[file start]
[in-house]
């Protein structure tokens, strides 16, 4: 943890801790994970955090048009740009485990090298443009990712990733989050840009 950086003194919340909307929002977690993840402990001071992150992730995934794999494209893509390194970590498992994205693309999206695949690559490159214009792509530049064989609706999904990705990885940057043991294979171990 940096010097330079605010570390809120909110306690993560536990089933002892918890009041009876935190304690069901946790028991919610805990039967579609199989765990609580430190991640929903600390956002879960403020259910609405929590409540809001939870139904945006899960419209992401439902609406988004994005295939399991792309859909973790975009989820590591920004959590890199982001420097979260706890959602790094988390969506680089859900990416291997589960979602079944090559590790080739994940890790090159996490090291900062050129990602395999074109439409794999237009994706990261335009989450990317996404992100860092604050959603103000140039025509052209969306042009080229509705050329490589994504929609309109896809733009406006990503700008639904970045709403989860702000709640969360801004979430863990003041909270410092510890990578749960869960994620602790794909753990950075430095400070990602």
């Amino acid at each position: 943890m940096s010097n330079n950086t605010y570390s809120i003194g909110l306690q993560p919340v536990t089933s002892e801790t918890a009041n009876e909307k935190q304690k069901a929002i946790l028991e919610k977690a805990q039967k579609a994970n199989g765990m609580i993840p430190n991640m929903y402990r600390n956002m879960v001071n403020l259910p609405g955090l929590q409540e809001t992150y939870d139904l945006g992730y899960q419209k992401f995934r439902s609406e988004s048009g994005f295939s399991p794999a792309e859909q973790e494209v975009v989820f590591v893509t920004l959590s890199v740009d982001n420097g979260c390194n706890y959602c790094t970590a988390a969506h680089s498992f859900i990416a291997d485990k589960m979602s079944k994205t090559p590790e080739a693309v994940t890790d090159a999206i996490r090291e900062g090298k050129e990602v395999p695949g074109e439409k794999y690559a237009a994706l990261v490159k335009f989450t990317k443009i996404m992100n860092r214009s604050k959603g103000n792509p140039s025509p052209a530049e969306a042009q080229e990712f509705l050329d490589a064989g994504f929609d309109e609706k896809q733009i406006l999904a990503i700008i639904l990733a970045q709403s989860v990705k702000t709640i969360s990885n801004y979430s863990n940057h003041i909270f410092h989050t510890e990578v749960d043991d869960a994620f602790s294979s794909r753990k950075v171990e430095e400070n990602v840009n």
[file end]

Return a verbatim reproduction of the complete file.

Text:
[in-house]
């Protein structure tokens, strides 16, 4: 943890801790994970955090048009740009485990090298443009990712990733989050840009 950086003194919340909307929002977690993840402990001071992150992730995934794999494209893509390194970590498992994205693309999206695949690559490159214009792509530049064989609706999904990705990885940057043991294979171990 940096010097330079605010570390809120909110306690993560536990089933002892918890009041009876935190304690069901946790028991919610805990039967579609199989765990609580430190991640929903600390956002879960403020259910609405929590409540809001939870139904945006899960419209992401439902609406988004994005295939399991792309859909973790975009989820590591920004959590890199982001420097979260706890959602790094988390969506680089859900990416291997589960979602079944090559590790080739994940890790090159996490090291900062050129990602395999074109439409794999237009994706990261335009989450990317996404992100860092604050959603103000140039025509052209969306042009080229509705050329490589994504929609309109896809733009406006990503700008639904970045709403989860702000709640969360801004979430863990003041909270410092510890990578749960869960994620602790794909753990950075430095400070990602």
């Amino acid at each position: 943890m940096s010097n330079n950086t605010y570390s809120i003194g909110l306690q993560p919340v536990t089933s002892e801790t918890a009041n009876e909307k935190q304690k069901a929002i946790l028991e919610k977690a805990q039967k579609a994970n199989g765990m609580i993840p430190n991640m929903y402990r600390n956002m879960v001071n403020l259910p609405g955090l929590q409540e809001t992150y939870d139904l945006g992730y899960q419209k992401f995934r439902s609406e988004s048009g994005f295939s399991p794999a792309e859909q973790e494209v975009v989820f590591v893509t920004l959590s890199v740009d982001n420097g979260c390194n706890y959602c790094t970590a988390a969506h680089s498992f859900i990416a291997d485990k589960m979602s079944k994205t090559p590790e080739a693309v994940t890790d090159a999206i996490r090291e900062g090298k050129e990602v395999p695949g074109e439409k794999y690559a237009a994706l990261v490159k335009f989450t990317k443009i996404m992100n860092r214009s604050k959603g103000n792509p140039s025509p052209a530049e969306a042009q080229e990712f509705l050329d490589a064989g994504f929609d309109e609706k896809q733009i406006l999904a990503i700008i639904l990733a970045q709403s989860v990705k702000t709640i969360s990885n801004y979430s863990n940057h003041i909270f410092h989050t510890e990578v749960d043991d869960a994620f602790s294979s794909r753990k950075v171990e430095e400070n990602v840009n």